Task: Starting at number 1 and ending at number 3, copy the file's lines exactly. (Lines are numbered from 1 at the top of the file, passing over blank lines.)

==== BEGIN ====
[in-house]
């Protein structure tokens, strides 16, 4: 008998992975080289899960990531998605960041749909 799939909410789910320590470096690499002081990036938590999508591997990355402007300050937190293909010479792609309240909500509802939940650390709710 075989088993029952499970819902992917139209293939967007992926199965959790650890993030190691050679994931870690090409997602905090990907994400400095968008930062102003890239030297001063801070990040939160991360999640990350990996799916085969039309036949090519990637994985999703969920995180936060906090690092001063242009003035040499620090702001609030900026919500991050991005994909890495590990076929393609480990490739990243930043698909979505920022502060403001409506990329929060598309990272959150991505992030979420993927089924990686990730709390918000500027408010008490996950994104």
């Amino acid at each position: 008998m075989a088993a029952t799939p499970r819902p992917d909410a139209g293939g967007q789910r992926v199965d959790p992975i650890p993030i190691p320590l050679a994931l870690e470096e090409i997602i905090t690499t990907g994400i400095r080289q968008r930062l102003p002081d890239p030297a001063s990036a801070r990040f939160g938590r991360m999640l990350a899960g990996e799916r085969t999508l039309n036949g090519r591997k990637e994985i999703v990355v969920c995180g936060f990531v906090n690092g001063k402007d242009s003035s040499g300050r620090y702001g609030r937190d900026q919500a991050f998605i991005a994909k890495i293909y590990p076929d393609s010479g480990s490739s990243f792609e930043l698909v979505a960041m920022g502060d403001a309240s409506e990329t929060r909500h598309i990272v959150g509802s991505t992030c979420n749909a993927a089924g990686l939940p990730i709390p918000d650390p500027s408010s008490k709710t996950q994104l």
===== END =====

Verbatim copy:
[in-house]
């Protein structure tokens, strides 16, 4: 008998992975080289899960990531998605960041749909 799939909410789910320590470096690499002081990036938590999508591997990355402007300050937190293909010479792609309240909500509802939940650390709710 075989088993029952499970819902992917139209293939967007992926199965959790650890993030190691050679994931870690090409997602905090990907994400400095968008930062102003890239030297001063801070990040939160991360999640990350990996799916085969039309036949090519990637994985999703969920995180936060906090690092001063242009003035040499620090702001609030900026919500991050991005994909890495590990076929393609480990490739990243930043698909979505920022502060403001409506990329929060598309990272959150991505992030979420993927089924990686990730709390918000500027408010008490996950994104």
């Amino acid at each position: 008998m075989a088993a029952t799939p499970r819902p992917d909410a139209g293939g967007q789910r992926v199965d959790p992975i650890p993030i190691p320590l050679a994931l870690e470096e090409i997602i905090t690499t990907g994400i400095r080289q968008r930062l102003p002081d890239p030297a001063s990036a801070r990040f939160g938590r991360m999640l990350a899960g990996e799916r085969t999508l039309n036949g090519r591997k990637e994985i999703v990355v969920c995180g936060f990531v906090n690092g001063k402007d242009s003035s040499g300050r620090y702001g609030r937190d900026q919500a991050f998605i991005a994909k890495i293909y590990p076929d393609s010479g480990s490739s990243f792609e930043l698909v979505a960041m920022g502060d403001a309240s409506e990329t929060r909500h598309i990272v959150g509802s991505t992030c979420n749909a993927a089924g990686l939940p990730i709390p918000d650390p500027s408010s008490k709710t996950q994104l």